Updated on 04/08/2017 12:42PM

Budget deal would give NYRA control of its own board


The New York Racing Association will once again be able to appoint the majority of its board members under provisions of a budget deal reached between the New York legislative and executive branches on Friday night, according to a copy of the legislation and New York racing officials.

The NYRA provisions, if officially approved by both houses of the legislature and Gov. Andrew Cuomo, would establish a board of 17 voting members. NYRA would have the power to appoint eight of the members, with a ninth seat reserved for the association’s chief executive. New York’s governor and the state’s Senate and Assembly leaders would each receive two appointments, while one seat each would be reserved for the New York Thoroughbred Horsemen’s Association and the New York Thoroughbred Breeders.

If approved later this year, the proposal would end a five-year period in which Cuomo and the legislature controlled a majority of the board’s appointments. In 2012, Cuomo engineered a state takeover of the board, citing concerns about the performance of its management. Most of the new members of the 15-seat board, however, were members of the earlier 25-seat board.

In a statement Saturday, NYRA chief executive Chris Kay, who was hired just after the Cuomo takeover, thanked Cuomo and the legislature for agreeing to the proposal.

“As a private entity, we look forward to continue to grow interest in our racing, expand our fan base, and promote New York’s important tourism and agriculture sectors,” the statement said.

Richard Violette, the president of the New York Thoroughbred Horsemen’s Association, expressed relief and support for the new proposal on Saturday morning, specifically citing the voting seats reserved for horsemen and breeders. Cuomo’s board had provided for a seat for both organizations, but they were nonvoting seats.

“We are now officially at the table, where we should be, and we’re grateful that the legislature and governor’s office agreed to see it that way,” Violette said.

The new proposal also weakens a plan by Cuomo to strengthen the powers of a state oversight board over NYRA. Cuomo had proposed that the oversight board be able to escrow the subsidies flowing to NYRA from a casino at Aqueduct racetrack in Queens if the board determined that NYRA’s two-year financial performance “deviated materially from the franchised corporation’s financial plan.” The proposal leaves that power in place, but it now requires a unanimous vote from the oversight board, rather than a majority vote.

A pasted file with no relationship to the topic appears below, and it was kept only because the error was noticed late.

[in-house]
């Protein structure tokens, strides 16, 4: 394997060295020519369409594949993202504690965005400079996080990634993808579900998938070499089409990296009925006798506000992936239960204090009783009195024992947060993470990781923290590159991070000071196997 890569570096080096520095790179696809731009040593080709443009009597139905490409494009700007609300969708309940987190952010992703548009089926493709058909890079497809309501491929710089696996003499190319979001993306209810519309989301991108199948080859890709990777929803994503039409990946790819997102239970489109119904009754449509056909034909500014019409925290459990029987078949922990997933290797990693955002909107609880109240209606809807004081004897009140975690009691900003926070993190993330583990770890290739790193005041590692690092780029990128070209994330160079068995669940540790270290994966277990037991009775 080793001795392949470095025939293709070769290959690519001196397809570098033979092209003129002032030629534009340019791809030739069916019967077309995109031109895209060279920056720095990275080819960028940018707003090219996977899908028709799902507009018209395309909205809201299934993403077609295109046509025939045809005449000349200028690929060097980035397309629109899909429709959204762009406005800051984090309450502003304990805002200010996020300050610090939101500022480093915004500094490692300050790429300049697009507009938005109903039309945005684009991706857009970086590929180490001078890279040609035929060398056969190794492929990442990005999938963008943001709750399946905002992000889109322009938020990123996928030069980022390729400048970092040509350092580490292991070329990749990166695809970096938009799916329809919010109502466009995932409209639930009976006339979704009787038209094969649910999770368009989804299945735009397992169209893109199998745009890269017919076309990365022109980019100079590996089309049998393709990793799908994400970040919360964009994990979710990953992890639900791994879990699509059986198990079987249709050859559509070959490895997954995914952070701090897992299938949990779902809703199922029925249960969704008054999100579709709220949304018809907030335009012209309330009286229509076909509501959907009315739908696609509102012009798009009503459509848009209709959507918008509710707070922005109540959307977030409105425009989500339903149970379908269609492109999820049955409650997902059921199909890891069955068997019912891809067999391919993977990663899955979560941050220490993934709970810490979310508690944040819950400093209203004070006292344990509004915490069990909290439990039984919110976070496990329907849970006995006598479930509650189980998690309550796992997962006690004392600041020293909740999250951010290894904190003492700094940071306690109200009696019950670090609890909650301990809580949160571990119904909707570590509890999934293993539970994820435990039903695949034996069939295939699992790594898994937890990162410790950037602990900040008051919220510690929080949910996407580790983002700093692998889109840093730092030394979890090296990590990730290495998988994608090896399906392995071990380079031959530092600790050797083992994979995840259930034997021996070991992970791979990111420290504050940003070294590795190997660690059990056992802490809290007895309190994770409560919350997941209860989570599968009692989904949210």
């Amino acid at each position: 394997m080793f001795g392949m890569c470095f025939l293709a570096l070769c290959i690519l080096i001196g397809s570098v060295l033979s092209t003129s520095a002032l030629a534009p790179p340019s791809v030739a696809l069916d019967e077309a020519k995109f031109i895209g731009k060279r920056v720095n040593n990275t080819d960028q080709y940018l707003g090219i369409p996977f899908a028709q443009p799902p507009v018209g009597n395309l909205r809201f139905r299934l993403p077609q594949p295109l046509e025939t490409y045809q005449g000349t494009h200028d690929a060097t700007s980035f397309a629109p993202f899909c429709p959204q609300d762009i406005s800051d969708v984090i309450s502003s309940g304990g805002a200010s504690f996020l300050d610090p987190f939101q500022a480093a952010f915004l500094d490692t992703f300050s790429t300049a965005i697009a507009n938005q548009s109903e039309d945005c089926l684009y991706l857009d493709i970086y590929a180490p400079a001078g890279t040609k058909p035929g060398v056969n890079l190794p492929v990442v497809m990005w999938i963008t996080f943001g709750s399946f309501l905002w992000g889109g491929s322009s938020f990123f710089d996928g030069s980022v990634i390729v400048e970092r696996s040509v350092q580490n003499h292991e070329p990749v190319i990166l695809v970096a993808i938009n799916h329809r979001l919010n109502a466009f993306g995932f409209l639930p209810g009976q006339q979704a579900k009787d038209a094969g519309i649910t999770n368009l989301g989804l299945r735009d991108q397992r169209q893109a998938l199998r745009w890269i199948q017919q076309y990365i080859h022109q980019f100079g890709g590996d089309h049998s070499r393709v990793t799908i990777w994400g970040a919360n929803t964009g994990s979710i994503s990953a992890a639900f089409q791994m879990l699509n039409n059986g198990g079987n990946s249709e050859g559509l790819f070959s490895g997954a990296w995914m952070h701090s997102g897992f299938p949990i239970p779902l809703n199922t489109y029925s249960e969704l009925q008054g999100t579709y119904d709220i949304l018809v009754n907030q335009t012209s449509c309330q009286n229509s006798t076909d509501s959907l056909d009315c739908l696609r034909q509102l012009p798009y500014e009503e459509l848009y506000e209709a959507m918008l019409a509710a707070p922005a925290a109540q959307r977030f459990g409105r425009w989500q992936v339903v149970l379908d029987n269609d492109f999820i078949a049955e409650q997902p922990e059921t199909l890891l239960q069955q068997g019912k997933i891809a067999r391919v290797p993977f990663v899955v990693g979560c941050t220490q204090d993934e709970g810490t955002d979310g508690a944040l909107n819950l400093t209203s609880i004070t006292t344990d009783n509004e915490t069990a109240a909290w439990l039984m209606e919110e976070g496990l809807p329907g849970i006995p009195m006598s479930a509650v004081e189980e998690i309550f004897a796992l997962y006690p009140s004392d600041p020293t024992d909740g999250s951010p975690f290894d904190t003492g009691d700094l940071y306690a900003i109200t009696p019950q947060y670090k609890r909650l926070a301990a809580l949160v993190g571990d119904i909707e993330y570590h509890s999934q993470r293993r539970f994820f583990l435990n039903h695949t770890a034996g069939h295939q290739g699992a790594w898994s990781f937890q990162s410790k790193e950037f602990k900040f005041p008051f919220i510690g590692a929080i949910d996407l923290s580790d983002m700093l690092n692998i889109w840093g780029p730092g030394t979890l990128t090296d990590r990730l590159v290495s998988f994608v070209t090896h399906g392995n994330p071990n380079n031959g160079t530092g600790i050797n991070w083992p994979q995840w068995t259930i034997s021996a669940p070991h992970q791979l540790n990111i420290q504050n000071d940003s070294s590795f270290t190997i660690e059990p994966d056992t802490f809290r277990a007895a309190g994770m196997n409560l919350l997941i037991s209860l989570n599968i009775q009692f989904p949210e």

Violette also expressed support for language added to the proposal that would require NYRA to reach an agreement with horsemen over race dates at Aqueduct, which operates throughout the winter. Aqueduct has frequently been targeted for reductions in race dates, and its future has appeared to be in flux, at least to supporters of development of the site. Horsemen consider Aqueduct to be critical to maintaining year-round operations in New York.

Cuomo’s initial takeover of the NYRA board in 2012 was set to expire after three years. However, Cuomo pushed through two separate one-year extensions in 2015 and 2016. At the time of the takeover, Cuomo was in discussions with casino companies and real-estate developers about an expansion of gambling in the state, and NYRA’s two downstate properties, Aqueduct in Queens and Belmont Park on Long Island, were considered prime locations for casino sites and other development. The state holds the deeds to NYRA’s three properties.

New York racing supporters began chafing at the state government’s influence over the board during the past two years. The supporters contended that the board was handcuffed when conducting long-term planning for the association’s three tracks because of Cuomo’s ability to steer the board toward plans favored by the government and special-interest groups.

Separately, the budget contains provisions that include changes to workers’ compensation for backstretch workers. Violette said the provisions would reduce the cost of workers’ compensation for trainers and potentially allow the policies to expand to a greater number of backstretch workers.

– additional reporting by David Grening

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